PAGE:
John C. Brooks
516 North Blount Street
Raleigh, NC 27604
OSHA Program Objective
Office Needs an Attorney
Why the North Carolina Commissioner of Labor should be an attorney.
The office of North Carolina Commissioner of Labor is one that can most
accurately be defined as a specialized attorney general, overseeing enforcement
of a clearly defined set of labor laws. The position is not only an
administrative position, but is also one of advocacy. Attorneys are trained in
advocacy as well as in knowledge of the law.
North Carolina’s Commissioner of Labor is one of five elected by the several
states. In other states commissioners are appointed by the governors.
The departments of labor of the several states vary considerably in their
composition and responsibilities. Some states have state-administered
Occupational Safety and Health Administrations and many do not. Some states
oversee workers’ compensation programs and employment security programs while
others do not. Some states place apprenticeship applicants and mediate labor
disputes while others do not.
Where commissioners are appointed, they most often are labor leaders who are
from labor organizations that supported the election of the appointing governor.
This state of affairs brings me to the important message about why North
Carolina has a special opportunity to provide leadership in the process of
formulating new federal labor law legislation as well as modifications to
Frances Perkins, U.S. Secretary of Labor under President Franklin Roosevelt,
spearheaded initiating much of this nations current labor law. She met regularly
with the commissioners of labor of the several states to discuss and formulate
proposed legislation, most of which was enacted by Congress. In more recent
years this process of initiating labor law legislation has moved to the Labor
Law Section of the American Bar Association.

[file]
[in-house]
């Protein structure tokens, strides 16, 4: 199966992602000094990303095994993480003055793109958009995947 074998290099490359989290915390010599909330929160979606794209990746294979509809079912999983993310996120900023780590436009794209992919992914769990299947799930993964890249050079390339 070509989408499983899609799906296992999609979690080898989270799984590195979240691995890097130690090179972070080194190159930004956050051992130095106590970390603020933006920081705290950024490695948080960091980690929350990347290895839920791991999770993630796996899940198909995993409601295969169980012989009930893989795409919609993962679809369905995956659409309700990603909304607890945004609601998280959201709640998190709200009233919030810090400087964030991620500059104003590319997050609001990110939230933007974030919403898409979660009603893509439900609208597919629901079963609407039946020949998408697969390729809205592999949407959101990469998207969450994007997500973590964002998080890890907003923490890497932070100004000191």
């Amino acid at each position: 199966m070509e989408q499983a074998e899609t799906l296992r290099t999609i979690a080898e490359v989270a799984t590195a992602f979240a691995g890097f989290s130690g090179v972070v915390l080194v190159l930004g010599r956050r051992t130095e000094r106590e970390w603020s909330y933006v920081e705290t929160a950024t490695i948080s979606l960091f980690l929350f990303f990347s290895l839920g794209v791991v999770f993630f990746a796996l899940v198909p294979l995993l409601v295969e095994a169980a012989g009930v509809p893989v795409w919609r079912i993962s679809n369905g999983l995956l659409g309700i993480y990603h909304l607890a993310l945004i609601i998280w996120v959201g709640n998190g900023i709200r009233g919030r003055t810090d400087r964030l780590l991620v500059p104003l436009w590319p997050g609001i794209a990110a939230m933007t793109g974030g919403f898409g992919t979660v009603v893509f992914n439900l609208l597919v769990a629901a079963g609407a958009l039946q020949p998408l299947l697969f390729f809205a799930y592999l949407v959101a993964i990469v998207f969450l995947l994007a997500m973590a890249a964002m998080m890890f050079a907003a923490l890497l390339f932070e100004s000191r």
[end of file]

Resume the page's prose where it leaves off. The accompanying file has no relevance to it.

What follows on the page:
When I was commissioner of labor, I attended the meetings of the Labor Law
Section of the ABA on a regular basis. I was also able to get that organization
to expand its practice of having committee and subcommittee co-chairmen
representing organized labor and business to include a third co-chairman
representing state and national governmental officials. I would regularly
circulate the many papers evaluating current laws and presenting recommendations
for new laws and revisions of existing laws to all of the other commissioners of
labor. At our semi-annual meetings, the commissioners would discuss the issues
reflected in these papers and take positions on them for referral back to the
respective committees and sub-committees of the ABA. This proved to be very
effective for fifteen years. Sadly to say, this activity on the part of
participation by the states has ceased. There is now no participation by the
states in this process of formulating the nation’s labor laws.
This important activity on the part of North Carolina’s Commissioner of Labor is
one that understandably falls completely under the radar and is not a function
of the Commissioner’s office that is generally understood by the public.
Nevertheless, I highlight it now because this State has an opportunity this year
to restore this activity that I consider to be of tremendous importance to all
interests in this State.